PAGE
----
Several recent surveys have shown Trump with an advantage over Clinton. An ABC News/Washington Post poll conducted May 16-19 shows a tight race between the two candidates, with Trump holding a 2-point lead over Clinton. A Rasmussen Report poll conducted May 17-18 had the presumptive GOP nominee up 5 points over Clinton. A recent Fox News poll also showed Trump with a lead.

Clinton’s lead over Trump has been decreasing over the past several weeks, according to the RealClearPolitics average of polls. Trump has, in recent weeks, started to pivot toward the general election after his last two rivals dropped their presidential bids following the Indiana primary.

Clinton’s rival, Bernie Sanders, has vowed to remain in the race until the primaries wrap up, although Clinton has a large delegate lead over the Vermont senator.

Give God Your Nothing

One day in 1961 an American student – newly arrived in England to begin his postgraduate work – visited the well-known poet and critic T. S. Eliot. As the young man was leaving, Eliot sought to impart some sympathetic wisdom.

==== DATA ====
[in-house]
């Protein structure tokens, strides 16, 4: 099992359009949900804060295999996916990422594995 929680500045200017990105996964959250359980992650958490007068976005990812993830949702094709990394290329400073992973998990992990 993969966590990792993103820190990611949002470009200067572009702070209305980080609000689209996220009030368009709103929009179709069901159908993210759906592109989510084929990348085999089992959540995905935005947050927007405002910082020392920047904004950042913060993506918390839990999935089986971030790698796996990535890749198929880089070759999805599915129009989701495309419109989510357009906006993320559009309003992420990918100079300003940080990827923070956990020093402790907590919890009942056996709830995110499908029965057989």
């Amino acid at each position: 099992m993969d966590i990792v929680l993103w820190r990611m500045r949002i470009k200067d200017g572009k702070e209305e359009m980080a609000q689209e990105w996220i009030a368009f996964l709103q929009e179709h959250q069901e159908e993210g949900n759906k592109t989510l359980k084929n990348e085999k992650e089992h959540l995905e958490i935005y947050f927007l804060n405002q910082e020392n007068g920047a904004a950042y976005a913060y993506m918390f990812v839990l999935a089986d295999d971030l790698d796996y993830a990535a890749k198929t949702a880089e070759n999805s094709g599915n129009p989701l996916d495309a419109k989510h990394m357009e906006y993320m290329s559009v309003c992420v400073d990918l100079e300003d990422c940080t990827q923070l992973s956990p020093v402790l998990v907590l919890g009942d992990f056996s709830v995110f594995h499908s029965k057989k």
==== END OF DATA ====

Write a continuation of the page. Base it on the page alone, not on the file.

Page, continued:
“Forty years ago I went from Harvard to Oxford,” he mused. “Now, what advice can I give you?”

The student eagerly waited for the Nobel Prize winner’s wisdom. It finally came in the form of a question – “Have you any long underwear?”

The Bible tells the story of a widow who cried to the prophet Elisha for help. She was desolate. The prophet’s response seemed as absurd as Eliot’s words to the young student. The widow expressed her fear that without her husband to provide for the family, she could lose her sons to slavery. Elisha’s great wisdom came in the form of a seemingly odd question – “What do you have in your house?” (2 Kings 4:2).